An Indian-origin man working as a driver for ride-sharing company Uber in the US has pleaded guilty to kidnapping a sleeping passenger and driving her more than 60 miles from her destination to boost his fare.
Harbir Parmar, 25 of New York pled guilty in White Plains federal court to kidnapping and wire fraud.
He was arrested in October last year. Parmar pleaded guilty to one count of kidnapping, which carries a maximum sentence of life in prison, and one count of wire fraud, which carries a maximum sentence of 20 years in prison. He will be sentenced in June.
US Attorney Geoffrey Berman said Parmar took advantage of a vulnerable woman who utilised a ridesharing service by kidnapping and terrorising her. "In addition, he charged many of his ridesharing customers with fraudulent fees," he said adding that Parmar will now be held accountable for his brazen crimes.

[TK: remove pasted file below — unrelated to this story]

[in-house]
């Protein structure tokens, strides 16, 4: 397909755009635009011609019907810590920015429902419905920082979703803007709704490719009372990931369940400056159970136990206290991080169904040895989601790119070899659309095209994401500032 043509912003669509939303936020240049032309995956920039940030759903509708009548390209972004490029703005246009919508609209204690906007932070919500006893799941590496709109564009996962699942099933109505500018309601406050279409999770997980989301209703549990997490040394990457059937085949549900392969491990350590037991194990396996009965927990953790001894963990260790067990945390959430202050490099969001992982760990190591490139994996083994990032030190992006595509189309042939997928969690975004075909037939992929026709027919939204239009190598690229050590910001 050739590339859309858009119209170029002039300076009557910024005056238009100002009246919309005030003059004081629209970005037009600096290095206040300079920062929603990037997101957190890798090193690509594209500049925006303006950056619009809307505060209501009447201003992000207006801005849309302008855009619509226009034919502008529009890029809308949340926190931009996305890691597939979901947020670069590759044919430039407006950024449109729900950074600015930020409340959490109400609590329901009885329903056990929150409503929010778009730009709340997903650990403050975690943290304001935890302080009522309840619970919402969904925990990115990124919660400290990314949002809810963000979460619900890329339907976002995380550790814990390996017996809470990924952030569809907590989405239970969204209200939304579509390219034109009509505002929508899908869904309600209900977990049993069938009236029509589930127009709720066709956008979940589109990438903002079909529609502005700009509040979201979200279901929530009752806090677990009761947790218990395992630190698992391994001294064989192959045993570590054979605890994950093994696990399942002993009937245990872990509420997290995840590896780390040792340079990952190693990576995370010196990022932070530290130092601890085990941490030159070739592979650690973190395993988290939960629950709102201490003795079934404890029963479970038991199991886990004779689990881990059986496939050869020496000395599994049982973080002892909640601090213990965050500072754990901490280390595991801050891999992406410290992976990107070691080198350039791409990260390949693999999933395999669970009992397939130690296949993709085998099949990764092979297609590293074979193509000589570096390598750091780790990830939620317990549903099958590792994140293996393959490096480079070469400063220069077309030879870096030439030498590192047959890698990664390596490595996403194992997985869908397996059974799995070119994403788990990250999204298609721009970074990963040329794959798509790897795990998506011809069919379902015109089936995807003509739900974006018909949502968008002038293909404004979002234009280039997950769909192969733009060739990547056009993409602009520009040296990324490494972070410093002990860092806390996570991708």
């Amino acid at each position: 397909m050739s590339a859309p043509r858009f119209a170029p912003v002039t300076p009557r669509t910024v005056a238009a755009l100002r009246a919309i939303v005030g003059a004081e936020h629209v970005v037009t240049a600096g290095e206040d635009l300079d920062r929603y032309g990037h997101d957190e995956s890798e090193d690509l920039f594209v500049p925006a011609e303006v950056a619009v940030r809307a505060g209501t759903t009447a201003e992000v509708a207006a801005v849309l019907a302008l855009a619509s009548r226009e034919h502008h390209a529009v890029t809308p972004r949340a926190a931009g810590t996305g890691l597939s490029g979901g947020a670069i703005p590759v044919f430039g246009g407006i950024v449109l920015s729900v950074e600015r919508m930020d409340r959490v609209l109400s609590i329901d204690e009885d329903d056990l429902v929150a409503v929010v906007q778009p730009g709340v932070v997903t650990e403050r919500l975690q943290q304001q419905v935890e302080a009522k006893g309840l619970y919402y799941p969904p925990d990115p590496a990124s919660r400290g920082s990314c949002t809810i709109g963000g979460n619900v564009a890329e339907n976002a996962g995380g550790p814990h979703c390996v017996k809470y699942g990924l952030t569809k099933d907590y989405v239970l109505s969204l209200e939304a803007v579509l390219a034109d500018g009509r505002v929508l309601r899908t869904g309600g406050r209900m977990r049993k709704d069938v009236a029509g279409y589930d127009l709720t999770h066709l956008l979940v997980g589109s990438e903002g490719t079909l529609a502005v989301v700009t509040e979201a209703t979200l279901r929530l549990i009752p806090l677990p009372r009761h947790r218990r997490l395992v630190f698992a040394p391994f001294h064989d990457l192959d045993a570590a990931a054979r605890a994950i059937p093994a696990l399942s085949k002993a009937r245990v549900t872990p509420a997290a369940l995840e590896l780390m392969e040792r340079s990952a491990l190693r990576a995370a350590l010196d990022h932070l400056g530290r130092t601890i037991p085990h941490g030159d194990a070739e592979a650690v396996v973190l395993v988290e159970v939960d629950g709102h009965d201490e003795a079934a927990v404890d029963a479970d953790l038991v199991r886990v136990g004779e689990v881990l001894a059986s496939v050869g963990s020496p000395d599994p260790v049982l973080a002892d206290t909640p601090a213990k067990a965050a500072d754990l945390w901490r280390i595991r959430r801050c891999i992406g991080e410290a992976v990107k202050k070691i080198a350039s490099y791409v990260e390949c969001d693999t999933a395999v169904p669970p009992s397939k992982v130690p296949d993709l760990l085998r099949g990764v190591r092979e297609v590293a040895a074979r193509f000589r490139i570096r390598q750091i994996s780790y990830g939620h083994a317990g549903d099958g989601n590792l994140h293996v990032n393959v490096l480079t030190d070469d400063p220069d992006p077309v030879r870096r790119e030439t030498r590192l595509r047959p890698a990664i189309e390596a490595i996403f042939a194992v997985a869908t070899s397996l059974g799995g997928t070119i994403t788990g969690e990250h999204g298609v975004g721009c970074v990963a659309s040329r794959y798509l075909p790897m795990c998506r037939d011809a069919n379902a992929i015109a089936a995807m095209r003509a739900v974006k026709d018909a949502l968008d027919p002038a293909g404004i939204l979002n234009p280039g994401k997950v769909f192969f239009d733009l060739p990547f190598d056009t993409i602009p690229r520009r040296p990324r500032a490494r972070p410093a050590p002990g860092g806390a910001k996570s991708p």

According to the indictment and statements made during the plea proceedings, Parmar, who worked as a driver for Uber, picked up the woman passenger in February 2018 traveling from Manhattan to White Plains in upstate New York.
After the woman fell asleep in the backseat of the vehicle, Parmar changed her destination in Uber's mobile application to an address in Boston, Massachusetts, and proceeded to drive toward that location.
When the passenger woke up, the vehicle was in Connecticut. She asked Parmar that she be taken to White Plains or to the police station, but he refused. He instead dropped her off on the side of highway in Connecticut. The woman went to a nearby convenience store where she sought assistance.
In addition, from December 2016 through February 2018, Parmar sent false information about the destinations of Uber's customers through its mobile application on several occasions.
At times, he also sent false information about the application of a cleaning fee to be applied to the accounts of the company's customers.
In these instances, Uber customers filed complaints about being overcharged for their rides. These instances have resulted in thousands of dollars in improper charges to the accounts of Uber's customers.